When the world gets noisy and annoying, I like to go someplace blissfully bereft of pretension, hype and scenemakers. Someplace where the beers are cheap, cold and ridiculously huge. Where the popcorn is free and I can root for LeBron and the CBJs on big TVs. Where the excellent pizza and game-changing Reuben proudly star homemade meats. That's when I like to go to Villa Nova.

When the world gets noisy and annoying, I like to go someplace blissfully bereft of pretension, hype and scenemakers. Someplace where the beers are cheap, cold and ridiculously huge. Where the popcorn is free and I can root for LeBron and the CBJs on big TVs. Where the excellent pizza and game-changing Reuben proudly star homemade meats. That’s when I like to go to Villa Nova.

Unlike weather, fashion and restaurant trends, Villa Nova doesn’t change. No, this retro-fixated bastion of red sauce just keeps chugging along pretty much as it has since opening in 1978. If you’ve ever driven past its permanently packed parking lot, you’ll realize innumerable locals appreciate Villa Nova’s bygone aesthetic.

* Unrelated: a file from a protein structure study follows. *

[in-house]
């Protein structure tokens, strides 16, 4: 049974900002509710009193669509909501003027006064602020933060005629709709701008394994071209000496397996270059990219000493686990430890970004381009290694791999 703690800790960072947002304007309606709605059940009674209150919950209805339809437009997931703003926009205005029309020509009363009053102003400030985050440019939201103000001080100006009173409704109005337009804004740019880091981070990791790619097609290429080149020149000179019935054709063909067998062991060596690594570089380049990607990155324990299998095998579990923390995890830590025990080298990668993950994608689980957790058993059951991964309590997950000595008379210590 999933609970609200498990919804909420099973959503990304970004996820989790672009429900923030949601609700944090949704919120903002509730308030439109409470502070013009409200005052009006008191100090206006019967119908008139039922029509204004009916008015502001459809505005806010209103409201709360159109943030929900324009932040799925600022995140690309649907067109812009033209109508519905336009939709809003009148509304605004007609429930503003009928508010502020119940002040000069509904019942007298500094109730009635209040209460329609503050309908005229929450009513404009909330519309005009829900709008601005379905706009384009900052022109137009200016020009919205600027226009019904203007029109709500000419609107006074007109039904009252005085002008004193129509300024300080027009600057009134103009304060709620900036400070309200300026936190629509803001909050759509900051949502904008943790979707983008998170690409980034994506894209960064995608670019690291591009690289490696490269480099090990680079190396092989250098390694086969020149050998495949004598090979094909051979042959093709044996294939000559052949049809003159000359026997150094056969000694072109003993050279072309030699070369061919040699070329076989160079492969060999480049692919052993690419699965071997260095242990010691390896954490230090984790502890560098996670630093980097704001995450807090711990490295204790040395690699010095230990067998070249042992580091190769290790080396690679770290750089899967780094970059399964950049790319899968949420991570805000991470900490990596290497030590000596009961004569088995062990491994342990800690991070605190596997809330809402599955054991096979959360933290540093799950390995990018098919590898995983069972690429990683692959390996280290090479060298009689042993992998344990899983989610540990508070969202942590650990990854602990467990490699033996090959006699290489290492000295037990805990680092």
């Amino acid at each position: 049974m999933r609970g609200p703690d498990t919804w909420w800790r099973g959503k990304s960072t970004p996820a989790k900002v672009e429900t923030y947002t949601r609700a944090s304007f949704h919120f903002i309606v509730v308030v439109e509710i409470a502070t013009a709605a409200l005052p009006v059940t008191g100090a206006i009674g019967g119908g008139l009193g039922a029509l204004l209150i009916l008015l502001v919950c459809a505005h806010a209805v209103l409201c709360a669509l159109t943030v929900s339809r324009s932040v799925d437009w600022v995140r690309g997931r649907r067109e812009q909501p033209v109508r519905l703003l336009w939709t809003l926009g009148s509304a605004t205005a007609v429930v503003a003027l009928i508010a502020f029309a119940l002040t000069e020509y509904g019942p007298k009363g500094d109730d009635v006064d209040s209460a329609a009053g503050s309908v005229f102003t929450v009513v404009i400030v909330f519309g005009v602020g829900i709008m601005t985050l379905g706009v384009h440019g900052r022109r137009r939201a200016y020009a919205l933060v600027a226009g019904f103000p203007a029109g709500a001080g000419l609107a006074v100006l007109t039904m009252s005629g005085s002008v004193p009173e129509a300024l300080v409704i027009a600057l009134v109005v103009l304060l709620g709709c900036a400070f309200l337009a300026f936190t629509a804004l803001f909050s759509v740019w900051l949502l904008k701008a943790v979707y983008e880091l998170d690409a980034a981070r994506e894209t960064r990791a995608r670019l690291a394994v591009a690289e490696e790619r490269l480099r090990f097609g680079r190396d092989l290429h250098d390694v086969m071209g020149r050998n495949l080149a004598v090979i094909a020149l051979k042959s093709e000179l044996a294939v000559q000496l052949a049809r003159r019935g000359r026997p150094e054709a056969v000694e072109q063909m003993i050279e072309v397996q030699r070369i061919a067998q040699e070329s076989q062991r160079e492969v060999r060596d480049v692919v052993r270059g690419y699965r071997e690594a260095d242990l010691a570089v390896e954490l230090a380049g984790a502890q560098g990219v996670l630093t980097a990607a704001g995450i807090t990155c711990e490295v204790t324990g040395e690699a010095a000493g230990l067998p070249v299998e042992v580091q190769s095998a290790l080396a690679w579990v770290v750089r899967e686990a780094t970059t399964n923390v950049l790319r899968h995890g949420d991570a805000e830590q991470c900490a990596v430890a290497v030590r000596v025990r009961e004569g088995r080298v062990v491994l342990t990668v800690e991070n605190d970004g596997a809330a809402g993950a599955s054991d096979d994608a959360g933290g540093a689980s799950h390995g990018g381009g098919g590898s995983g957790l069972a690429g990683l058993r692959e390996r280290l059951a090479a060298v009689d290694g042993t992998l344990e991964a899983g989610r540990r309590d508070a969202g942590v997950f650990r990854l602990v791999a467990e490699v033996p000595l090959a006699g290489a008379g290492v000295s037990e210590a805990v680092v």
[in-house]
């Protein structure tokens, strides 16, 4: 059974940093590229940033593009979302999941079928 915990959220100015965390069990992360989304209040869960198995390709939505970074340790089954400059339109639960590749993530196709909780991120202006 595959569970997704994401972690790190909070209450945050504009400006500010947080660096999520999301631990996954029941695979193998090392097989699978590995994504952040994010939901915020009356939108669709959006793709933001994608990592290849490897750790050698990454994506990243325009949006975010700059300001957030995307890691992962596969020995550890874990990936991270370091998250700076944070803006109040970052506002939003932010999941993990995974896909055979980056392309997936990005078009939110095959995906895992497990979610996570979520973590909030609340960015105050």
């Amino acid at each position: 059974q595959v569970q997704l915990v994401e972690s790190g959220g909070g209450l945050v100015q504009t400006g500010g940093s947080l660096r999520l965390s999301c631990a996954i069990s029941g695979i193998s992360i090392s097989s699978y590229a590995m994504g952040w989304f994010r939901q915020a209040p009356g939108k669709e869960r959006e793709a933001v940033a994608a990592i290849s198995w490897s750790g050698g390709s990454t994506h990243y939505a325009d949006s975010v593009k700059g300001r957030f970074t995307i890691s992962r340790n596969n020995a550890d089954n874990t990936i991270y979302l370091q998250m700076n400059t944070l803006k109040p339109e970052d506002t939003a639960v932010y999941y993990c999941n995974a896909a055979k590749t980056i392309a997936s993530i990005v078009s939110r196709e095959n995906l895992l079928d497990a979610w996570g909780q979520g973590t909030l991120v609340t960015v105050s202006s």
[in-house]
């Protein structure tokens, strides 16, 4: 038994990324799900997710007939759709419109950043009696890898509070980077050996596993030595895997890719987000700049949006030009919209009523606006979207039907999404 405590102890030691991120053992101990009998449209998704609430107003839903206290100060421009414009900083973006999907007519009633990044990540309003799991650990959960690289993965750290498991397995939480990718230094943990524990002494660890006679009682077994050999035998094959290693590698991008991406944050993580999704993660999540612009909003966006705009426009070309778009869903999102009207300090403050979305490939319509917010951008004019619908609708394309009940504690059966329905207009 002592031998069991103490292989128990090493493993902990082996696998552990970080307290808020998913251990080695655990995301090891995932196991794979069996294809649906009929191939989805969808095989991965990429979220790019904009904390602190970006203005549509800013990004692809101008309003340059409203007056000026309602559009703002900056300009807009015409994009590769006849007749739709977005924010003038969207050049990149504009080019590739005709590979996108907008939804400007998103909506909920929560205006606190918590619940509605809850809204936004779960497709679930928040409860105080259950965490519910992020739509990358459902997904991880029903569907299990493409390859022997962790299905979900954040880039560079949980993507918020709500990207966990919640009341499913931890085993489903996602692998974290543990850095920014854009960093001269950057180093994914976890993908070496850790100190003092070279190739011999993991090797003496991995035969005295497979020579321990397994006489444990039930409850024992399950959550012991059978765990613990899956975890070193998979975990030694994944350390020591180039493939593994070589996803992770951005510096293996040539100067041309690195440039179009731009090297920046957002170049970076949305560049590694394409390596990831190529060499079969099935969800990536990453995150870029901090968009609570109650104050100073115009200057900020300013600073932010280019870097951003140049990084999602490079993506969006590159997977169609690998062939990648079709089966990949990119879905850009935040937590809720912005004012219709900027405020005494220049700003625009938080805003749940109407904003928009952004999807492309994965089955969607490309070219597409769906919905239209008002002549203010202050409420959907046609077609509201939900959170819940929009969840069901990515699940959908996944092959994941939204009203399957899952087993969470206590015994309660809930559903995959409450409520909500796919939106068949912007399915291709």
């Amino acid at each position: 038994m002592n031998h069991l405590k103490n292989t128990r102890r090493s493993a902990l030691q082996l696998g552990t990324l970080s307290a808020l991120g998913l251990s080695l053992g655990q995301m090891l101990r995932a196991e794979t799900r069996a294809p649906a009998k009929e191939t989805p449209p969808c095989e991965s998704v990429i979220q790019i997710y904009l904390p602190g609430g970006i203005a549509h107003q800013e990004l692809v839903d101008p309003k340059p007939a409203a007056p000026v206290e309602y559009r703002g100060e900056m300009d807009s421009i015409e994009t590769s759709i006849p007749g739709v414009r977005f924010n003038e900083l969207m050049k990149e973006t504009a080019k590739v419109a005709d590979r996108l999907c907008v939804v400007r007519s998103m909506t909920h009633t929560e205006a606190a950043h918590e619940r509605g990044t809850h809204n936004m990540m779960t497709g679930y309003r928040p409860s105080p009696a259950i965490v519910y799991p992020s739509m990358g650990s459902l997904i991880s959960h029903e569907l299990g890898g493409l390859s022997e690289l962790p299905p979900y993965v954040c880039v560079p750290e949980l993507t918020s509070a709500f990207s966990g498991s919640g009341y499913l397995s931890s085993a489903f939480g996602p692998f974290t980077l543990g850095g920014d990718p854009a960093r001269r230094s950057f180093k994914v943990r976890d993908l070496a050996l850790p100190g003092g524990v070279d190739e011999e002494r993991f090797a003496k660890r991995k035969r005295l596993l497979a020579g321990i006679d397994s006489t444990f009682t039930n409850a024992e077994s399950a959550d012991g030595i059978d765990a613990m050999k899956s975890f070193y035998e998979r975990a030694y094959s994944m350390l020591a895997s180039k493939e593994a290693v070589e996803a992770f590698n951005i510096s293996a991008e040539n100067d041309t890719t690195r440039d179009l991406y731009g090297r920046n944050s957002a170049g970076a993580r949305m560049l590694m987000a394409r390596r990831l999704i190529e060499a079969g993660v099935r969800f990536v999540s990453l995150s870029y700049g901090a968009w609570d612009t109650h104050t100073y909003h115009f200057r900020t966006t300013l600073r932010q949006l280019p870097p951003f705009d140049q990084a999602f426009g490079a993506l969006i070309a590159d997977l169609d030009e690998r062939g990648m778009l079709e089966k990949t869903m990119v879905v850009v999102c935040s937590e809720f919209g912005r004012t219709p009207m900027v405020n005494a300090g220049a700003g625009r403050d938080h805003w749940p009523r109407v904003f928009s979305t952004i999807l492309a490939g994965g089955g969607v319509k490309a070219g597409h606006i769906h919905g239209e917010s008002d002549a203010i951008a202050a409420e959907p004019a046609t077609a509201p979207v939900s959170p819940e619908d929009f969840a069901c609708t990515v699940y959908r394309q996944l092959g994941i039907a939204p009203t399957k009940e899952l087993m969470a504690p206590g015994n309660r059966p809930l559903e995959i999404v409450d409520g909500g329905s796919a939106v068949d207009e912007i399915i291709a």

It’s a bit wacky inside — what with the walls crammed with brass kettles in the main dining room and occupied by marine pressure gauges behind the large octagonal bar. I always sit with the gauges.

After taking a load off with an immense liter of won’t-clash-with-food, neutral domestic beer ($5 for Yuengling), I rip into that pizza and/or Reuben.

The pizza is Classic Columbus at its best. That means perfectly cooked and with a bright, fresh and semi-sweet tomato sauce above a snappy and thin, crackery crust that won’t sag under the weight of toppings (an 11-inch, two-item is $11.50).

Speaking of toppings, since the sausage and meatballs are housemade, you gotta go with those. The former arrives crumbled and tastes porky and a little racy from black pepper and fennel seed.

The meatballs arrive chopped into plump clumps and oven-browned. They’re gently flavored with herbs and garlic.

Unlike about 98 percent of the Reubens in town, Villa Nova’s standout version ($8.50, with fries and a pickle) stars tender and thinly sliced housemade corned beef. What a difference.

Instead of a processed vehicle for salt and fat, Villa Nova’s corned beef is fresh, juicy, lean, and refreshingly still resembles its beef brisket origins — albeit lightly scented with clove, caraway, bay leaf and pepper. As expected, it’s served on grilled marbled rye with kraut and melted Swiss cheese — a rich and pickly thousand island dressing comes in a DIY side cup.

Photo by Meghan Ralston